A survey carried out by researchers within UWE Bristol’s Centres for Sustainable Planning and Environments, and Public Health and Wellbeing, has revealed changes in the way people are interacting with the region’s parks and green spaces following the first UK lockdown in March.
The survey was carried out between May and July 2020 in collaboration with the West of England Combined Authority (WECA) to learn more about the public’s changing habits and relationship with local parks and green spaces. Six hundred and thirty-one people from the West of England took part in the survey, including students and staff from UWE Bristol.
Some of the most interesting findings from the survey’s preliminary data analysis include:
- People are visiting green spaces more frequently than they were before lockdown. For example, 49% of respondents said that they visited green spaces daily or several times a week before lockdown- this increased to 75% of respondents after lockdown.
- The most popular factors in people’s decision to visit a particular green space were 1) Being close to home 2) Within walking distance 3) The amount and quality of the open space 4) The presence of trees
- One factor in people’s decision to visit a particular space which increased during lockdown was the ability to avoid people, while the quality of the green space appeared less important during lockdown
- Moderate-intensity physical activity such as brisk walking increased during lockdown while there was a slight decrease in walking and cycling for travel.
The survey also asked questions relating to the use of the home and how this may have changed during lockdown. Interestingly, while 70% of respondents said that their home was being used for work or study during lockdown, almost half of respondents (48%) indicated that they did not have a space for home working before lockdown, and of these, 47% were not able to convert a space in their homes.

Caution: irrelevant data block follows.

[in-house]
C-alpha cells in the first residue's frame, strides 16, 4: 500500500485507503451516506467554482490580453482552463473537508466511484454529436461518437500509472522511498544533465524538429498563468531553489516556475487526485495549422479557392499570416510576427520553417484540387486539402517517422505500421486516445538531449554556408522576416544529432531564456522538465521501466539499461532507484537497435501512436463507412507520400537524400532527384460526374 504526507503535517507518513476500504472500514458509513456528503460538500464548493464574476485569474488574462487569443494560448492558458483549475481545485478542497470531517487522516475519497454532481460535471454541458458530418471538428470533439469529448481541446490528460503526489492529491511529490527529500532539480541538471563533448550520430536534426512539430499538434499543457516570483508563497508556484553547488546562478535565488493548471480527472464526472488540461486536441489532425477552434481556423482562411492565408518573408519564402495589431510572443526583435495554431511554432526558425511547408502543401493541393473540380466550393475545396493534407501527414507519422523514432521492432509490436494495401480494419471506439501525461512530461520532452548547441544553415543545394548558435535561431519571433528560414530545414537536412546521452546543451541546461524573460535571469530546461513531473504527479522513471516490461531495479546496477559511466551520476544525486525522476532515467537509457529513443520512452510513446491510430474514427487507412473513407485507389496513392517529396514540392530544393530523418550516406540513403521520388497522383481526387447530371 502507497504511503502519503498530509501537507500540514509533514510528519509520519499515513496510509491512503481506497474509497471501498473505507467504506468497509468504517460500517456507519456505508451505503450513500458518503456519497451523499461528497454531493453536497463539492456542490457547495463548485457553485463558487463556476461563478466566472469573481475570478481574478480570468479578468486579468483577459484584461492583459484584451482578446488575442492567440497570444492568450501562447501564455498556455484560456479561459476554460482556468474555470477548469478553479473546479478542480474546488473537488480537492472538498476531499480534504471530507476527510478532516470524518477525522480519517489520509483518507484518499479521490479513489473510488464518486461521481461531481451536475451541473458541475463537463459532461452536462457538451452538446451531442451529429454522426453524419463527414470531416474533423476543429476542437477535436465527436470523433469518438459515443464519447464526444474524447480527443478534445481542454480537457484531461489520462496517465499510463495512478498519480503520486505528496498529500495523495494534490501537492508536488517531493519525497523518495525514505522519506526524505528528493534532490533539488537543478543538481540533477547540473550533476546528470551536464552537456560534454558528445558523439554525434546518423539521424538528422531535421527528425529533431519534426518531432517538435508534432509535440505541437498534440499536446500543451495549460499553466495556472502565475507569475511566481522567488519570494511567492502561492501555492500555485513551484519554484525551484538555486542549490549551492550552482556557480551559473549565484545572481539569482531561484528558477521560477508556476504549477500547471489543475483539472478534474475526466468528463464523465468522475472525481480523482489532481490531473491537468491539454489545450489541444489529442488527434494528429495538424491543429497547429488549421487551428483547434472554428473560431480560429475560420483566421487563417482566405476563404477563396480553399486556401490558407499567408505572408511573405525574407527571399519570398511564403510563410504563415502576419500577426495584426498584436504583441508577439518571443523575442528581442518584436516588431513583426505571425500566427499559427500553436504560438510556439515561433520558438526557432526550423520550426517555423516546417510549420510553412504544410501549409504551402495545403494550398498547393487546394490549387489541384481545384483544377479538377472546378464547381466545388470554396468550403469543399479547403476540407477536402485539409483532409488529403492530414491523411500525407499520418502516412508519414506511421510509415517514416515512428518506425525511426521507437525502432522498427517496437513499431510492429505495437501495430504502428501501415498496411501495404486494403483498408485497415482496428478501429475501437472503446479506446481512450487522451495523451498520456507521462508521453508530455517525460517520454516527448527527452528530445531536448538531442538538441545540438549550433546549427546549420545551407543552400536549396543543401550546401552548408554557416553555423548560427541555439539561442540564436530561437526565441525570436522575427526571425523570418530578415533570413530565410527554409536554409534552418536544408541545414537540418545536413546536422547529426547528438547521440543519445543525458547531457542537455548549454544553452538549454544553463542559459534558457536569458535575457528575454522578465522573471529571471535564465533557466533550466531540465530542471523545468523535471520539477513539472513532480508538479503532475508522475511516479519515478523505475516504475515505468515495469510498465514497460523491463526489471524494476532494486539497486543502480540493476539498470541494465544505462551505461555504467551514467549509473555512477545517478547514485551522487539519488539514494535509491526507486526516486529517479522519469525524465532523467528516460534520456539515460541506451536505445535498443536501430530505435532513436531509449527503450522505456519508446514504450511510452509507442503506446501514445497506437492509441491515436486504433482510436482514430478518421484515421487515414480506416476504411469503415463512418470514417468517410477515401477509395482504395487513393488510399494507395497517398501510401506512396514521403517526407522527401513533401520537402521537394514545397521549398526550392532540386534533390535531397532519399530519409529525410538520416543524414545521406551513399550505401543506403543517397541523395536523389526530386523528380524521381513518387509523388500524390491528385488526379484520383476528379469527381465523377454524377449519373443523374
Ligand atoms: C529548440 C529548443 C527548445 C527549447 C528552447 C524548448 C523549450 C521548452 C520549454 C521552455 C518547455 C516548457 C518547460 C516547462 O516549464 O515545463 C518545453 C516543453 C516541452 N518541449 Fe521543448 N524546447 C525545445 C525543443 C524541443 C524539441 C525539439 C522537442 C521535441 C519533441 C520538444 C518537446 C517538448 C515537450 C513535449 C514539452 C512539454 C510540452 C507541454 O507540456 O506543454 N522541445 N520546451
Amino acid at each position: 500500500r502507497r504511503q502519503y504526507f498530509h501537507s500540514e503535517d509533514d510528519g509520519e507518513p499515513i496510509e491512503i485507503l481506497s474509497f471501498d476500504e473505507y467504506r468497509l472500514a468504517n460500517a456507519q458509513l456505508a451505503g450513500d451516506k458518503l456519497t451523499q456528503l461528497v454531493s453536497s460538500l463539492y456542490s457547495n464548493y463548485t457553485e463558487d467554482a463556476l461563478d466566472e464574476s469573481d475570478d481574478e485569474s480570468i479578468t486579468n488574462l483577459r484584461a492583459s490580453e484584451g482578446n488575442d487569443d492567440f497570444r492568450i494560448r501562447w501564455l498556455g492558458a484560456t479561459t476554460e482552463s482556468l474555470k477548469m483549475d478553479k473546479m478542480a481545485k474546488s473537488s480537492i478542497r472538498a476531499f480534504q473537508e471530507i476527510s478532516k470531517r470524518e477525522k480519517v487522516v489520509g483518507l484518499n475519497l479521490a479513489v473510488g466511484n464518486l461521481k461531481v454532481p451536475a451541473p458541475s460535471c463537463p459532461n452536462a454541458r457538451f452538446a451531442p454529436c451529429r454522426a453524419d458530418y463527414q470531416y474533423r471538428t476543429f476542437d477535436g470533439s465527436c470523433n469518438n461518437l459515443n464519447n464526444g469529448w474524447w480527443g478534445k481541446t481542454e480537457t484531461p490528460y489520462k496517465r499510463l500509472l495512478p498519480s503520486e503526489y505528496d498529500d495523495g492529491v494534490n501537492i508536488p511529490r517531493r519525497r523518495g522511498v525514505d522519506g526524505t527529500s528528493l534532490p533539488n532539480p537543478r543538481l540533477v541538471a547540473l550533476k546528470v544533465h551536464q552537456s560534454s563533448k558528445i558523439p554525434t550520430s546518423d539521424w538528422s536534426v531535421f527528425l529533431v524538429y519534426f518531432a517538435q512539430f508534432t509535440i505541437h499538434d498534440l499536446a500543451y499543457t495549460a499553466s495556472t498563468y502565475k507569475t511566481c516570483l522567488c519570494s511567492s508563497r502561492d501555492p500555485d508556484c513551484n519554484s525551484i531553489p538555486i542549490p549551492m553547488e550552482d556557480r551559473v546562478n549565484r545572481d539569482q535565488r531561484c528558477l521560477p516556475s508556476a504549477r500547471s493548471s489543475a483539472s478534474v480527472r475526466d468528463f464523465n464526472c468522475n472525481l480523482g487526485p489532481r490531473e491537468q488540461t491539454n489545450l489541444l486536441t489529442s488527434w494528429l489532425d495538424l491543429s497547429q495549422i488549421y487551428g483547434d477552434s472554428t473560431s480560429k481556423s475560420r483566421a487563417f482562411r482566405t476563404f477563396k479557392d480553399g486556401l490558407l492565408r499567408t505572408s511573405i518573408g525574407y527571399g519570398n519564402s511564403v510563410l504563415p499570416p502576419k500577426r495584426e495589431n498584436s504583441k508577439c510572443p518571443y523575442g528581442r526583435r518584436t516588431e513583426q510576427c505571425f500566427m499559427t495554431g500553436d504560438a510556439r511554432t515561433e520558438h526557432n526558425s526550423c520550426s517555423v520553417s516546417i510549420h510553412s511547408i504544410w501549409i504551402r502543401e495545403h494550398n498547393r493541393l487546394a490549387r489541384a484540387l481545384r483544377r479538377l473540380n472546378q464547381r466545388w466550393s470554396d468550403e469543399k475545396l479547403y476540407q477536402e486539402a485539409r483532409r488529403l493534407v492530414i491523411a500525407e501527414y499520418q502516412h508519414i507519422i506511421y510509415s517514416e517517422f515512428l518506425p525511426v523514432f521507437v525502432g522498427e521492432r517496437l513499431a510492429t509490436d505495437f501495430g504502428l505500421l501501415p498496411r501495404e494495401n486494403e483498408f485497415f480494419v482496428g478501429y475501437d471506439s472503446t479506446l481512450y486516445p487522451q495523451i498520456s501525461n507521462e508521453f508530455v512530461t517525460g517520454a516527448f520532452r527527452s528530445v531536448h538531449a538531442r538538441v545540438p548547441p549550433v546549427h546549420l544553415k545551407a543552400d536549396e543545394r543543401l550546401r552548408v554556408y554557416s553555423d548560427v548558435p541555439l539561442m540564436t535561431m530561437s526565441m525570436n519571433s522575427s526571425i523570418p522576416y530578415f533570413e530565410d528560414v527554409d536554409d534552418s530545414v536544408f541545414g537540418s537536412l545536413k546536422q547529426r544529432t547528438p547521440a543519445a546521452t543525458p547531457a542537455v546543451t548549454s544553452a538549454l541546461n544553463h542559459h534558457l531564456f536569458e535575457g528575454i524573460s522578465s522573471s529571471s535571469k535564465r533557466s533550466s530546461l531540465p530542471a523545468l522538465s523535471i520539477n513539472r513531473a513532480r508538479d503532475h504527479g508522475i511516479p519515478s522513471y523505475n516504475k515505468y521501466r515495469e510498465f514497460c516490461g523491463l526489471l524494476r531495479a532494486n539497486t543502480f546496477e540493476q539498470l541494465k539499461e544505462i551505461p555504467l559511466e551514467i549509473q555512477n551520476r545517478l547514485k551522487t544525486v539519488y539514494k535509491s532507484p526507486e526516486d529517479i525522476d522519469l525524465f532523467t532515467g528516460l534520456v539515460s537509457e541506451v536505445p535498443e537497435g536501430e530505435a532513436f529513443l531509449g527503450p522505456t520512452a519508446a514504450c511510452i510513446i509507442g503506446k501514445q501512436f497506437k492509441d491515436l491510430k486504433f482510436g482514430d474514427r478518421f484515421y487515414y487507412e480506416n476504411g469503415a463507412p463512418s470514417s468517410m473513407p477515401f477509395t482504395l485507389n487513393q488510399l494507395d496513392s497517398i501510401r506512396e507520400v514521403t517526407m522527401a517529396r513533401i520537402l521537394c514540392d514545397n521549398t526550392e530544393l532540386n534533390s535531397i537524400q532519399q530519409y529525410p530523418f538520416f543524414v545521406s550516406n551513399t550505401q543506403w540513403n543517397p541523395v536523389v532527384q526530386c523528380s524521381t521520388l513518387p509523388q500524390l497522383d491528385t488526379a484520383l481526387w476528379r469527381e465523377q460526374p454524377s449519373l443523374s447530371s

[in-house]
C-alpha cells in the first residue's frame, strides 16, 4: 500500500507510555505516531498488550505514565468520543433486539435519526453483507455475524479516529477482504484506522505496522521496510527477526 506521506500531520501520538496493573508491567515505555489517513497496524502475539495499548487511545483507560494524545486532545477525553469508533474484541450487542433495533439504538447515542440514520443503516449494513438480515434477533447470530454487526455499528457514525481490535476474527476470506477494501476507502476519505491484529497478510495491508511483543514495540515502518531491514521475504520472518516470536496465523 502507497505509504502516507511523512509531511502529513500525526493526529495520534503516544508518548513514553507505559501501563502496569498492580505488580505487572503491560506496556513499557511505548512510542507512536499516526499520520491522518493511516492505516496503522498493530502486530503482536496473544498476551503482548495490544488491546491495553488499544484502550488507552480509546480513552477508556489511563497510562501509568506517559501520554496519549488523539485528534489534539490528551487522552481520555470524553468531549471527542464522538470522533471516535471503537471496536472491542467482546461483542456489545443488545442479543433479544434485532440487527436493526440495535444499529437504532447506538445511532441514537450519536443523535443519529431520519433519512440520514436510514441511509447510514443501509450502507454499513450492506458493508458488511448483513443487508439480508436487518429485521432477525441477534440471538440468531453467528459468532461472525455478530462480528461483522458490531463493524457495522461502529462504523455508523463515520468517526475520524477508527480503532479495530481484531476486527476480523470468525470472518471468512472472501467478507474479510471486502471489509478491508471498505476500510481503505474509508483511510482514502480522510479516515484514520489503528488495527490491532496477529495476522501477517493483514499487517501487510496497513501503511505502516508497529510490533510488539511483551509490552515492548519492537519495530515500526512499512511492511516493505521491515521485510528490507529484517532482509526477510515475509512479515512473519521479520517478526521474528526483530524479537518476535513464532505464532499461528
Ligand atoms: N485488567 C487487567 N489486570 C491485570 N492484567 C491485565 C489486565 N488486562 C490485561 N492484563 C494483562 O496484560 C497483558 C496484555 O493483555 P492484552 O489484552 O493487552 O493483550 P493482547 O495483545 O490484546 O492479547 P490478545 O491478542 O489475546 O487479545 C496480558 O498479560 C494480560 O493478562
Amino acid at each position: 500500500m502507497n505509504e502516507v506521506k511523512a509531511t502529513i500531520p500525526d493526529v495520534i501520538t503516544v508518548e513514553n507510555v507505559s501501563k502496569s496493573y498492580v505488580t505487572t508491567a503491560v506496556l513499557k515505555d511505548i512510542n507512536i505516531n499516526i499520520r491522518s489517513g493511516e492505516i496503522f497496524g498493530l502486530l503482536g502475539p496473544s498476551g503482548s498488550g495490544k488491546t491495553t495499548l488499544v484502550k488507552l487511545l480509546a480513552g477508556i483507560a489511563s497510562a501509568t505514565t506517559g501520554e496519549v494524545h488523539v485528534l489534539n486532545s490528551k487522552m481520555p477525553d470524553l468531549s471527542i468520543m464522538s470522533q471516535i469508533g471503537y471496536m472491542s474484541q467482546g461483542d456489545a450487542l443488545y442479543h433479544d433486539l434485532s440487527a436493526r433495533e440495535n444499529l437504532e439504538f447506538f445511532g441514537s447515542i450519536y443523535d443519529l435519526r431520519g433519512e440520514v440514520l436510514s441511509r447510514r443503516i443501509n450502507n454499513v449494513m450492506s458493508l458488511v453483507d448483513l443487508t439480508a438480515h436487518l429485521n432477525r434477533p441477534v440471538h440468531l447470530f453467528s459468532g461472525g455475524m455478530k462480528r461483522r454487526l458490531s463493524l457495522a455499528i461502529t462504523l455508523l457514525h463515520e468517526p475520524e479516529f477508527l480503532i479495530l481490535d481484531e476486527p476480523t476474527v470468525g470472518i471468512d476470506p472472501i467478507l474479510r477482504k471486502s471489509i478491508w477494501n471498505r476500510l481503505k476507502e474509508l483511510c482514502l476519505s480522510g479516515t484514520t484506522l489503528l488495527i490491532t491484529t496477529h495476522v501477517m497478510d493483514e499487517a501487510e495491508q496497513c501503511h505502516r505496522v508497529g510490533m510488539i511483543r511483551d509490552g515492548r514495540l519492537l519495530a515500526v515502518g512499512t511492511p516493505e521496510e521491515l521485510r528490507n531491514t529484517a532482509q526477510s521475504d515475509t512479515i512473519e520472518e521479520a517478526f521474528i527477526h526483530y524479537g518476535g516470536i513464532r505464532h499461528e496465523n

The survey also found that relationships with neighbours seemed to have improved during lockdown with 62% of respondents saying they felt they had a better relationship with their neighbours.
West of England Mayor, Tim Bowles, said: “In the last few months, I think we have all appreciated the ability to get outside a little more, and this research puts some evidence behind that which we can use when making plans for the future. We have already published our Joint Green Infrastructure Strategy for the region and this will build on that strategy for the future to help us tackle the climate emergency.
“The findings also demonstrate how important it is that we have quality homes that meet modern needs, giving people the ability to work from home effectively and just as importantly to appreciate outside space and nature, which is something else I am keen that we build in to our future work as a Combined Authority.”
The survey results will be used by the Combined Authority, local authorities and others to inform planning policy, particularly in the delivery of local green spaces (e.g. parks and nature reserves).
UWE Bristol Researcher, Issy Bray, said: ‘‘Thank you to everyone who took part in the survey. Our next step is to carry out a more in-depth analysis of the results as there are many potential questions to be answered. For example, how does someone’s experience differ if you have children, if you are retired or if you lose your job? Or do people spend more time exercising because they are no longer commuting? The two lockdowns in England have increased people’s awareness of the importance of their neighbourhoods, the facilities they have and our ability to socially distance while walking and exercising so now is the perfect time to explore exactly how communal green spaces are used and how we can improve them in the future.’’